A friend once showed an old Turk an engraving of Noah's sacrifice, highly idealised. The Ark, looking like a mastless old three-decker battleship, was in the background, and the elephants, giraffes, lions, tigers and lambs were represented walking lovingly in conjunction out of the sally-port, like a lady's seminary taking a constitutional. " Ah!" said the old Turk, "if only we had a photograph of it as it really was!" In the future, maybe, we shall have the Victorian archbishops and bishops idealised, delineated like apostles in stained glass with haloes about their heads. I see from an article in the Dictionary of National Biography that the halo is beginning to form even about Archbishop Thomson. Already Bishops Sumner, Bickersteth, Thorold, etc., have undergone beatification at the hands of admiring but uncritical biographers.

I have ventured to sketch some of these men. I do not for a moment mean to imply that they did not act conscientiously. I believe that Annas and Caiaphas were sincerely conscientious men. Only they knew not what they did. That is their excuse.

I find that among the younger clergy there is a growing impatience at the galling link between Church and State, and the impotence in which the Church is placed to select her own officers and manage her own affairs; and there is a readiness to accept Disestablishment at almost any price.

I do not wonder at it. From the time of the English Revolution, insult and outrage have been assiduously offered to the

Church, and every effort has been made to depress and cripple her, and force her to work as her taskmaster orders, in chains, and with the irons eating into her very soul.

One of our present bishops is reported to have said: "When I travel I always get into a carriage in the middle of the train, and I take a middle compartment, and plant myself in the middle seat, and trust the rest to Providence." This represents precisely the policy of a great many-not all-of our prelates. They do not want to lead, they do not want either to come in at the tail, but to occupy a position that exposes them to no danger or discomfort. What they look for is to be safe safe in the middle compartment, with a buffer on each side, so that whatever might befall the train in which they travel-the Church of the Land-they personally will not suffer.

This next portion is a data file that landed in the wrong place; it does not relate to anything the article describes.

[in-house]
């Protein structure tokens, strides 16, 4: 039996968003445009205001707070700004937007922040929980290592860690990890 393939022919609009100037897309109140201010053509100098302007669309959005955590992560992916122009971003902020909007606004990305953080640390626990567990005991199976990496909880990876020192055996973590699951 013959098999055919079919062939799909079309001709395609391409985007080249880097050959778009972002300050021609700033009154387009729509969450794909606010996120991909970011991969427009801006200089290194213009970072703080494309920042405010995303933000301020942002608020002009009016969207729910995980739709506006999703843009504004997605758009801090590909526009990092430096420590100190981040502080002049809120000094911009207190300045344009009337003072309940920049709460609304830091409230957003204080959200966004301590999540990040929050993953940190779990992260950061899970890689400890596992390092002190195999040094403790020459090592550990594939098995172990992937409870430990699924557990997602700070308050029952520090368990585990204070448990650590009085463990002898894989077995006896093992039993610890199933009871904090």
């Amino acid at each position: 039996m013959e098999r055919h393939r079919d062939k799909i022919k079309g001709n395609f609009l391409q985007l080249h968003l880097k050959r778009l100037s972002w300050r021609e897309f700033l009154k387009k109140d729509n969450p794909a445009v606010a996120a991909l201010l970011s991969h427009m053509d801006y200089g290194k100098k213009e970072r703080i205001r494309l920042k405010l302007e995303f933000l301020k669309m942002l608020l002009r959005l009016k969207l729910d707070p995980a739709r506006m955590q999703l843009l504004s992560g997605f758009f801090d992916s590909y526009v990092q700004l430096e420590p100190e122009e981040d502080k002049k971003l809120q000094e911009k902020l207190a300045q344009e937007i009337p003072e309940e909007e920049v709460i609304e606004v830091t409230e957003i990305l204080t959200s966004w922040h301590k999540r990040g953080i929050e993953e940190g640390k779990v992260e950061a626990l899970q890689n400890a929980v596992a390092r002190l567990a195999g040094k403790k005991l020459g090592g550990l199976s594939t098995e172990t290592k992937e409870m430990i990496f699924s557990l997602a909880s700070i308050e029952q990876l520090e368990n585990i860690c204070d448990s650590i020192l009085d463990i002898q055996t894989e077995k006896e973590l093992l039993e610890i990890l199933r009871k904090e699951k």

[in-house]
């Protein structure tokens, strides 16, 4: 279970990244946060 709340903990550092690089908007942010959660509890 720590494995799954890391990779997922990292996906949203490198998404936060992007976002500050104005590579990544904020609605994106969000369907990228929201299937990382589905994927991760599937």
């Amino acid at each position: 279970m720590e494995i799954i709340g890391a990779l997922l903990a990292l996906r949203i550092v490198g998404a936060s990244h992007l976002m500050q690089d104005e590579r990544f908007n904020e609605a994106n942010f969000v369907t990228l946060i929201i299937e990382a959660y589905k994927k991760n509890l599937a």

In the first two chapters I have endeavoured to trace the history of the parties in the Church to their sources, and to show how that Puritanism was a foreign element introduced into England. I have endeavoured also to show how that the Church has been like a cask half-full of generous wine, into which the State, like a dishonest host, has poured so as to fill the cask the water of Latitudinarianism charged with evil, as much as it would hold; and how that the Church movement has been the fermentation of the noble liquor, endeavouring to clear itself of its impurities.

As a history of the Church in the Victorian age, my Reminiscences will not serve. They are rather a collection of disjointed notes on various matters connected with the movement, than anything of the nature of a consecutive history. I have dealt mainly with such events as came under my own immediate notice or with which close friends had been associated.